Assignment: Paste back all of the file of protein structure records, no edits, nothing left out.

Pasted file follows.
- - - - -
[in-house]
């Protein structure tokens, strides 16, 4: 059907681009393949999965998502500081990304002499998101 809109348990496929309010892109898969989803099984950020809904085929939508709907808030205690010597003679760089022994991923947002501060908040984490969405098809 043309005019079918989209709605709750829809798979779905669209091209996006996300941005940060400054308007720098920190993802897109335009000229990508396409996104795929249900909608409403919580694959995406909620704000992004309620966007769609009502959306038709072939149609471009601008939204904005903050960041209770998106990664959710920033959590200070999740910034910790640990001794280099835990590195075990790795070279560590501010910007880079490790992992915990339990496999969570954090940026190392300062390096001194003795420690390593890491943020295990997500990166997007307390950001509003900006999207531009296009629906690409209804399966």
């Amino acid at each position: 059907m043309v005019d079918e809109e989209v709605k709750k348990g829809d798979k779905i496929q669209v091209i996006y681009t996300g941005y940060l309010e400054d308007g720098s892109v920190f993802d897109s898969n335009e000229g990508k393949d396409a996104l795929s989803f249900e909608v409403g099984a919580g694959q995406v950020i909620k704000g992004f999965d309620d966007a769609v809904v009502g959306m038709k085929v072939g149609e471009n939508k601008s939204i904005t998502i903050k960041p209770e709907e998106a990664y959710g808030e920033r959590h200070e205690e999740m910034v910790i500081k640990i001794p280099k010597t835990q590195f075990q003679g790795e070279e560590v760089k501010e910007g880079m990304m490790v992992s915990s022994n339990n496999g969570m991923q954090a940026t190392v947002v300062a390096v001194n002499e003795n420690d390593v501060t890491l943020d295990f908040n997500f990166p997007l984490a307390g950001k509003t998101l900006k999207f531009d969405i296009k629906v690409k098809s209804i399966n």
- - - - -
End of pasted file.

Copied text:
[in-house]
């Protein structure tokens, strides 16, 4: 059907681009393949999965998502500081990304002499998101 809109348990496929309010892109898969989803099984950020809904085929939508709907808030205690010597003679760089022994991923947002501060908040984490969405098809 043309005019079918989209709605709750829809798979779905669209091209996006996300941005940060400054308007720098920190993802897109335009000229990508396409996104795929249900909608409403919580694959995406909620704000992004309620966007769609009502959306038709072939149609471009601008939204904005903050960041209770998106990664959710920033959590200070999740910034910790640990001794280099835990590195075990790795070279560590501010910007880079490790992992915990339990496999969570954090940026190392300062390096001194003795420690390593890491943020295990997500990166997007307390950001509003900006999207531009296009629906690409209804399966």
């Amino acid at each position: 059907m043309v005019d079918e809109e989209v709605k709750k348990g829809d798979k779905i496929q669209v091209i996006y681009t996300g941005y940060l309010e400054d308007g720098s892109v920190f993802d897109s898969n335009e000229g990508k393949d396409a996104l795929s989803f249900e909608v409403g099984a919580g694959q995406v950020i909620k704000g992004f999965d309620d966007a769609v809904v009502g959306m038709k085929v072939g149609e471009n939508k601008s939204i904005t998502i903050k960041p209770e709907e998106a990664y959710g808030e920033r959590h200070e205690e999740m910034v910790i500081k640990i001794p280099k010597t835990q590195f075990q003679g790795e070279e560590v760089k501010e910007g880079m990304m490790v992992s915990s022994n339990n496999g969570m991923q954090a940026t190392v947002v300062a390096v001194n002499e003795n420690d390593v501060t890491l943020d295990f908040n997500f990166p997007l984490a307390g950001k509003t998101l900006k999207f531009d969405i296009k629906v690409k098809s209804i399966n």